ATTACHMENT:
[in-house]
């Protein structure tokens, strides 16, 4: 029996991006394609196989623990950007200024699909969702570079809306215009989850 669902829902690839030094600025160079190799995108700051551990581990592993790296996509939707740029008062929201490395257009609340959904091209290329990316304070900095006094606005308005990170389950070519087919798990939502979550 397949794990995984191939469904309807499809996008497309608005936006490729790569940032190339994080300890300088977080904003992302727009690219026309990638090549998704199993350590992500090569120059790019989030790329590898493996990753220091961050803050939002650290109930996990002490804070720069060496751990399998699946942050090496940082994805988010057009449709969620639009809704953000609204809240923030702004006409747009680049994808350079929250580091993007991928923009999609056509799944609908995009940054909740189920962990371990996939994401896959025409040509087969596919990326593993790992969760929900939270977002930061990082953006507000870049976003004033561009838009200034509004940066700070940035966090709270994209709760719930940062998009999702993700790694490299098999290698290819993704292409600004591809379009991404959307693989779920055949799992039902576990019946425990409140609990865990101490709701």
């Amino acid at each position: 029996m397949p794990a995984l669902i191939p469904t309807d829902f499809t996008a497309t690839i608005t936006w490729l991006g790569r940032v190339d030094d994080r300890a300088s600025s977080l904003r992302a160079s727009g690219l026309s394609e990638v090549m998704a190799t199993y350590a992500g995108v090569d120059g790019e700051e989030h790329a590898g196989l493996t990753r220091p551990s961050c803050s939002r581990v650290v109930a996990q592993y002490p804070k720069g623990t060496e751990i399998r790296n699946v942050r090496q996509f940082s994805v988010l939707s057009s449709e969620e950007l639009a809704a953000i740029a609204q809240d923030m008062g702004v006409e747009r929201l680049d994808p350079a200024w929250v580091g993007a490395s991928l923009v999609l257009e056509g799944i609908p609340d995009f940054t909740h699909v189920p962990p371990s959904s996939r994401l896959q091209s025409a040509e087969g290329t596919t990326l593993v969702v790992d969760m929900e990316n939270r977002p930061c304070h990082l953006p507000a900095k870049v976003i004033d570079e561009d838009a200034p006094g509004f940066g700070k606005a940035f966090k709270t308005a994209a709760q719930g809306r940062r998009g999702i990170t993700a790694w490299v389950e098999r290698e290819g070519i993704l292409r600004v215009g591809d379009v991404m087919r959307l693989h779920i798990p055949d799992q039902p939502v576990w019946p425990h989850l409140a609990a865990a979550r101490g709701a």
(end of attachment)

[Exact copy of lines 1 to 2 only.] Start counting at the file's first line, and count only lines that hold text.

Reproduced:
[in-house]
């Protein structure tokens, strides 16, 4: 029996991006394609196989623990950007200024699909969702570079809306215009989850 669902829902690839030094600025160079190799995108700051551990581990592993790296996509939707740029008062929201490395257009609340959904091209290329990316304070900095006094606005308005990170389950070519087919798990939502979550 397949794990995984191939469904309807499809996008497309608005936006490729790569940032190339994080300890300088977080904003992302727009690219026309990638090549998704199993350590992500090569120059790019989030790329590898493996990753220091961050803050939002650290109930996990002490804070720069060496751990399998699946942050090496940082994805988010057009449709969620639009809704953000609204809240923030702004006409747009680049994808350079929250580091993007991928923009999609056509799944609908995009940054909740189920962990371990996939994401896959025409040509087969596919990326593993790992969760929900939270977002930061990082953006507000870049976003004033561009838009200034509004940066700070940035966090709270994209709760719930940062998009999702993700790694490299098999290698290819993704292409600004591809379009991404959307693989779920055949799992039902576990019946425990409140609990865990101490709701």